Arrest of Robert Hansen: Psychiatric Evaluation

Dr. Irvin Rothrock was Alaska’s leading expert on the psychiatric evaluation of murderers. Born to a farming family in Arkansas, Rothrock studied medicine and then psychiatry, eventually joining the psychiatry faculty at the University of Kansas Medical Center, where he taught for more than 12 years. He came to Fairbanks in 1977 and traveled all over Alaska performing forensic evaluations and testifying as an expert witness. Now he was being asked to evaluate one Robert C. Hansen.

Psychiatric
Dr. Irvin A. Rothrock


10-17-83: D.A. Pat Doogan returns to Fairbanks furnishes Dr. ROTHROCK with copies of HANSEN cases for evaluation.

10-20-83: Dr. ROTHROCK contacted via telephone by Sergeant Flothe reference background material previously sent to him regarding HANSEN. Information added to affidavit.


Dr. Rothrock was not the first psychiatrist to take a look at the baker.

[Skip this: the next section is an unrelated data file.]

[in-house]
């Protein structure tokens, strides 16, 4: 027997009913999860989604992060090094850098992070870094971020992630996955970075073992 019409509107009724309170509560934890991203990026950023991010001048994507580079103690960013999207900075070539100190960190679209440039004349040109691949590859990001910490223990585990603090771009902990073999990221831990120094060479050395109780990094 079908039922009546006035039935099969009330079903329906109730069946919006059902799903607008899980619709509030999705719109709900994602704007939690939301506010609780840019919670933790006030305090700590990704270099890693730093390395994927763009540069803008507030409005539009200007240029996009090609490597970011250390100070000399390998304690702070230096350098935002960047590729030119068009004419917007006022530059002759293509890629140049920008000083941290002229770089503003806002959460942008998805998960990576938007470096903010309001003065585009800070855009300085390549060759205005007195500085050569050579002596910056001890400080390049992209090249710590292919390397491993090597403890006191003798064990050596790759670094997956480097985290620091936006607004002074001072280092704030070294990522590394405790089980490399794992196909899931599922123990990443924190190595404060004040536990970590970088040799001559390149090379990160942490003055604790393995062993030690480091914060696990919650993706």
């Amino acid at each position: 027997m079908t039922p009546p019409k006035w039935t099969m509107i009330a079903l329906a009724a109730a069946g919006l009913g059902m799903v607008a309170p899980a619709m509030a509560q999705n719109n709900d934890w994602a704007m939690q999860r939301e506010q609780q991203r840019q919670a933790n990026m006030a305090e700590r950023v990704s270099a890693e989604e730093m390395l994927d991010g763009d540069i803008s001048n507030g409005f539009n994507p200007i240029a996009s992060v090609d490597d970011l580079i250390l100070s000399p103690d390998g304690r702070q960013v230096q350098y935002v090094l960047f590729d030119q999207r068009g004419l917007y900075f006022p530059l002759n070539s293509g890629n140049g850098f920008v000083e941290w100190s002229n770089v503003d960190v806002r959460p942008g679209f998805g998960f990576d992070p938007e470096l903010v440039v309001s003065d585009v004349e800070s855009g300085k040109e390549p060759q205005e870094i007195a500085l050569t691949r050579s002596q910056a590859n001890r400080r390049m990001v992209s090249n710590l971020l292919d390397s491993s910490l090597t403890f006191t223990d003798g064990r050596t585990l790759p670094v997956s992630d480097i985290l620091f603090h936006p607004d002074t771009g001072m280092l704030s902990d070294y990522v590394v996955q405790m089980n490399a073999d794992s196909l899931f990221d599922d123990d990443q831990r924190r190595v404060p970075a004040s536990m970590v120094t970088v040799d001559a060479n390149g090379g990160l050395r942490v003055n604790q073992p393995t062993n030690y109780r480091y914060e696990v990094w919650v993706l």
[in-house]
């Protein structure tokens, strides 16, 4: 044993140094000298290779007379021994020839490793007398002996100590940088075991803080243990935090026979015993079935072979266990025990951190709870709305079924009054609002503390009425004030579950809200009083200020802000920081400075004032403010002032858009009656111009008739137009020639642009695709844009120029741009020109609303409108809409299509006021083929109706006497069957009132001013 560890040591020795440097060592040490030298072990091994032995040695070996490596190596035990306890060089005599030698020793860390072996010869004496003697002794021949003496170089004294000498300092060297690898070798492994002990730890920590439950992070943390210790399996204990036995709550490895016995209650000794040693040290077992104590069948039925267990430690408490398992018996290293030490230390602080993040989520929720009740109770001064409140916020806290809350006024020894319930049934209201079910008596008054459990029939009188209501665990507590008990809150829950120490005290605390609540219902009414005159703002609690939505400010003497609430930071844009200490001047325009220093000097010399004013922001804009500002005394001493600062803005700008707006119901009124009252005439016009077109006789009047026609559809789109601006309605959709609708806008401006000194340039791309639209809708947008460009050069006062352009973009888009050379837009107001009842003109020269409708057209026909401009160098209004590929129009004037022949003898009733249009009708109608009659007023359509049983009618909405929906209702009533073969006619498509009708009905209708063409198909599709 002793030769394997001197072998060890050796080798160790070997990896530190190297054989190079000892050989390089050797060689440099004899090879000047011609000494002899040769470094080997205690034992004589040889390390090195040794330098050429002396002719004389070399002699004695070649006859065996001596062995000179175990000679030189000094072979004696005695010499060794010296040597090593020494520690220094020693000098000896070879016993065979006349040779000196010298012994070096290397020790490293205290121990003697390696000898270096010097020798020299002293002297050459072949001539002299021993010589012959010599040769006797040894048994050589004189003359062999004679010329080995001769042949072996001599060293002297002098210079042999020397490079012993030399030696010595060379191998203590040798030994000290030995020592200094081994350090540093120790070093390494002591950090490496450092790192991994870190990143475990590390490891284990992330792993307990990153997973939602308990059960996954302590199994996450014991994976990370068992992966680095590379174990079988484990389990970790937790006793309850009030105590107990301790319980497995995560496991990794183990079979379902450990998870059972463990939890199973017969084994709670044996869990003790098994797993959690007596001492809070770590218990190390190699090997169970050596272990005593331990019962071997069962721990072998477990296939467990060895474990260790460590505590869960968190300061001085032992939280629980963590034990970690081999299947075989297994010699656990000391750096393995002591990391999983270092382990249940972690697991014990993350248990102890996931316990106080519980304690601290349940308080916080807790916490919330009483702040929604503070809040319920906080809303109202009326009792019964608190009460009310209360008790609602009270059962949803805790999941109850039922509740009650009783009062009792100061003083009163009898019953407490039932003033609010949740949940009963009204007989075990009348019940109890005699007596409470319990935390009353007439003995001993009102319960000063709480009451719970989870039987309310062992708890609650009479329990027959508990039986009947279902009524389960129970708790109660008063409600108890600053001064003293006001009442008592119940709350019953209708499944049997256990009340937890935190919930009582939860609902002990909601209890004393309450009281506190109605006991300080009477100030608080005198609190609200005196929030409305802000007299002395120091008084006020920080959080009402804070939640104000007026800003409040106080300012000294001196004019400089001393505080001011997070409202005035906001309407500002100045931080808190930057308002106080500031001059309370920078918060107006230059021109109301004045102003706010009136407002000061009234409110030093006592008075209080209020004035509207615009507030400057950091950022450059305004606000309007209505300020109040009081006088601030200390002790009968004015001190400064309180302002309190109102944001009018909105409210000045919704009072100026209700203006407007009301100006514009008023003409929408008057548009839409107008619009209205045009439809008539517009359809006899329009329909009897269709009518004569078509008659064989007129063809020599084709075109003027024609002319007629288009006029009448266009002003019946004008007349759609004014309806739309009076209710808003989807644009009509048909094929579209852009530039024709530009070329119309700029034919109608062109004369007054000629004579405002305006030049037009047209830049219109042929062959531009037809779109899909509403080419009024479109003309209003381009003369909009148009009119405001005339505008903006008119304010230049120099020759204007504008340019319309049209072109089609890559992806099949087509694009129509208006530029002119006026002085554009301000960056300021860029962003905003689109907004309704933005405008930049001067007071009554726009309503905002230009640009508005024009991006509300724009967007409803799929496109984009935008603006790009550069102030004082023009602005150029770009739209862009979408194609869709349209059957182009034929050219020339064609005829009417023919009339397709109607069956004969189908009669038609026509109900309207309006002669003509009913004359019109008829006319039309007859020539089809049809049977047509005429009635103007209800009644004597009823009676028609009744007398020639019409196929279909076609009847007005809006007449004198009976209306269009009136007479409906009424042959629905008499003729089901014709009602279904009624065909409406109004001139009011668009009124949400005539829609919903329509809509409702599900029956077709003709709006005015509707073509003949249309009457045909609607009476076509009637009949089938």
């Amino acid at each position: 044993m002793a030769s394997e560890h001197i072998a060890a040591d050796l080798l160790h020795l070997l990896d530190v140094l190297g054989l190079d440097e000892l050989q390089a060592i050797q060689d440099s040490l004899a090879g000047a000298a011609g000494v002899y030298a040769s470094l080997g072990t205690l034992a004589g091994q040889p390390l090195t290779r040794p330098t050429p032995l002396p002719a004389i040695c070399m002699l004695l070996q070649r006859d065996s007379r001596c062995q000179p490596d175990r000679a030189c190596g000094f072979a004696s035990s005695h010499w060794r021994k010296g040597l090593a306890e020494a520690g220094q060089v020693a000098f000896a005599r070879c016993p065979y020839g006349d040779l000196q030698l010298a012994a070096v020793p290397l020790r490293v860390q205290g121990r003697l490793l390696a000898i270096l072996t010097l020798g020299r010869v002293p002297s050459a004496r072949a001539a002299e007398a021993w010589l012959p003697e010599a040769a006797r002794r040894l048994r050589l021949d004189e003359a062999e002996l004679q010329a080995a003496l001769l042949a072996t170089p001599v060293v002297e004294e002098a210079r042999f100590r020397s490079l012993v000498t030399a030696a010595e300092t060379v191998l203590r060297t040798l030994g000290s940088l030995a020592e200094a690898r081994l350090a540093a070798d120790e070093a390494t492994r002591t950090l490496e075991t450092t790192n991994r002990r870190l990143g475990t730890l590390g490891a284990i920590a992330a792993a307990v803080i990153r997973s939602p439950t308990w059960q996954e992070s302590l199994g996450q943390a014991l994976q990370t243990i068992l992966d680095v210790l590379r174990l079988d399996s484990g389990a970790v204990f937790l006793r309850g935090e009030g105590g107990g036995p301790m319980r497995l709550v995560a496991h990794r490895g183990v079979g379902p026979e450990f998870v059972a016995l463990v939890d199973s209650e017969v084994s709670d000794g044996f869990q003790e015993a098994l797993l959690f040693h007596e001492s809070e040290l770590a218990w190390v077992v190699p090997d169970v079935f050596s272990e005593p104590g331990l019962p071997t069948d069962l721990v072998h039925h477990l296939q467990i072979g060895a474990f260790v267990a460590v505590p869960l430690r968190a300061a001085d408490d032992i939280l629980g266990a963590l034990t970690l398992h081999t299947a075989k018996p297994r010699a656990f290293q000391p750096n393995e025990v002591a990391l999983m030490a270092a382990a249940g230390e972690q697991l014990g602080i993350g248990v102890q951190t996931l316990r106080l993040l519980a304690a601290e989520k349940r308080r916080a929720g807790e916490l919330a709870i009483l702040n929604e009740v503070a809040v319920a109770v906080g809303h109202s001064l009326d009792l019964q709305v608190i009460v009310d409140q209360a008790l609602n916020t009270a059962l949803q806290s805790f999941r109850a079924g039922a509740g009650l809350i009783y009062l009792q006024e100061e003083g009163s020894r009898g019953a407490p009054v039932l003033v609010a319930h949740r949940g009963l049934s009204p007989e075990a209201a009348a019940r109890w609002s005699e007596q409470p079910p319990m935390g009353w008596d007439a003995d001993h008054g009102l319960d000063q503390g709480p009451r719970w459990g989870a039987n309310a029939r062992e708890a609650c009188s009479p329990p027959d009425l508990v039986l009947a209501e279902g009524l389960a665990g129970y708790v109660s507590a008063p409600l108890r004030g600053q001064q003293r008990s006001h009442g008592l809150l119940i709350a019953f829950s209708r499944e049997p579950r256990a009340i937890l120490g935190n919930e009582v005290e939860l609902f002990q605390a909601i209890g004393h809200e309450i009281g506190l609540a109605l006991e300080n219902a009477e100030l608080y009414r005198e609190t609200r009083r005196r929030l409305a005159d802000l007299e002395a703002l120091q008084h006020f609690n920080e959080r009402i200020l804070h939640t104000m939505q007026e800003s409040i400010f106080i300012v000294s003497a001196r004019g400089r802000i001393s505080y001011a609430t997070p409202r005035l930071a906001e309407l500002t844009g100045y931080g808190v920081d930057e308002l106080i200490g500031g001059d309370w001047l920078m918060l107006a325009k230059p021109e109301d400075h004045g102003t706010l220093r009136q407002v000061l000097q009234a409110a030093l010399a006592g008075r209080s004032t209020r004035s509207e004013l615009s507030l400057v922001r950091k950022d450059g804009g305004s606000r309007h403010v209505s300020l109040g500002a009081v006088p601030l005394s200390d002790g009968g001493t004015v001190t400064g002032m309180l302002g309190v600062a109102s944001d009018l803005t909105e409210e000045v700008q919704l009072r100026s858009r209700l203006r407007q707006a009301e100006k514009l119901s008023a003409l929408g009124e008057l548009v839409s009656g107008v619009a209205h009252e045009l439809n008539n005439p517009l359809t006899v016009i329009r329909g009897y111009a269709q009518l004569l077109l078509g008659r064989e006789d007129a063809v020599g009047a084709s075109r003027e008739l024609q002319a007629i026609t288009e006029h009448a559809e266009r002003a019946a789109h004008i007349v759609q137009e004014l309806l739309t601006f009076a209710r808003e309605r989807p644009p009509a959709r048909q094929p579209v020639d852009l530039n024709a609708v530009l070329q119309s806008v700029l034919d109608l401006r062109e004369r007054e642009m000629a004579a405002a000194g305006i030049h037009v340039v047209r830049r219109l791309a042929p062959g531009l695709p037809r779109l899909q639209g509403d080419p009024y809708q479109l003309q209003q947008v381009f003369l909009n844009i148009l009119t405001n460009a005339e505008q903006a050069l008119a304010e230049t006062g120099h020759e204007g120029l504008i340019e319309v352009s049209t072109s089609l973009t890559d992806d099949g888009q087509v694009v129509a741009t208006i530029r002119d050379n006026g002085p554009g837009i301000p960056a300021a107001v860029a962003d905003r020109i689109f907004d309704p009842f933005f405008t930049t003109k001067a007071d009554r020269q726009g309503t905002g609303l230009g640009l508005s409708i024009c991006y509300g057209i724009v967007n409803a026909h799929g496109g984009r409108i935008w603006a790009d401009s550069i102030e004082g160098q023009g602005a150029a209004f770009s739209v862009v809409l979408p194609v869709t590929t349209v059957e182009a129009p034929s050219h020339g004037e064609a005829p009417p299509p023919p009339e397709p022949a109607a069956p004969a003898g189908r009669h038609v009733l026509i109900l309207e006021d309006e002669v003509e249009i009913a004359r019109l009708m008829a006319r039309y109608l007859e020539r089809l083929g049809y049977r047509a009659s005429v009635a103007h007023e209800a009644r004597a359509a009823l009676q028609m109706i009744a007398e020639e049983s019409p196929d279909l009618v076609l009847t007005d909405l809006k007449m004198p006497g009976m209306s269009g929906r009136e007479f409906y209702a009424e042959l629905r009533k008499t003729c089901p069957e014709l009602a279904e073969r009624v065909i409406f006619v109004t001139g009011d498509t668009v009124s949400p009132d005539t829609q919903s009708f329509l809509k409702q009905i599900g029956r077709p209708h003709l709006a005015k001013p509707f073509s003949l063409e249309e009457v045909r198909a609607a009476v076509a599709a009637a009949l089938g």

In 1972, shortly after abducting the trooper’s daughter, Hansen was given a psychiatric evaluation by Dr. J. Ray Langdon. Dr. Langdon found that Hansen:

Exhibited a compulsive personality with through disorder, perhaps with periodic schizophrenic episodes during which he dissociated in a psychotic rather than neurotic fashion. Doctor Langdon concluded that, assuming his diagnosis to be correct, Hansen’s mental illness would be very difficult to treat successfully. Langdon included in his evaluation that Hansen in his teens used to fantasize doing all sorts of harmful things to girls.

In the late 70’s, Hansen was again evaluated by psychiatrist, Dr. Robert McMannon, who examined him in conjunction with a Larceny from a Building conviction (when he stole a chain saw from a big box store). Dr. McMannon testified at Hansen’s sentencing as to his professional diagnosis of the baker, saying he would be:

Reluctant to stop [Hansen’s] treatment by medication (thorazine or lithium) and if he did stop such treatment he would have Hansen come back for at least quarterly evaluations to review how he was doing. Dr. McMannon also stated that Hansen should always be under medical attention for his disorder (manic depression).

With that background established, it was certain that the Robert Hansen case was to be Dr. Rothrock’s biggest one to date, if not his career.


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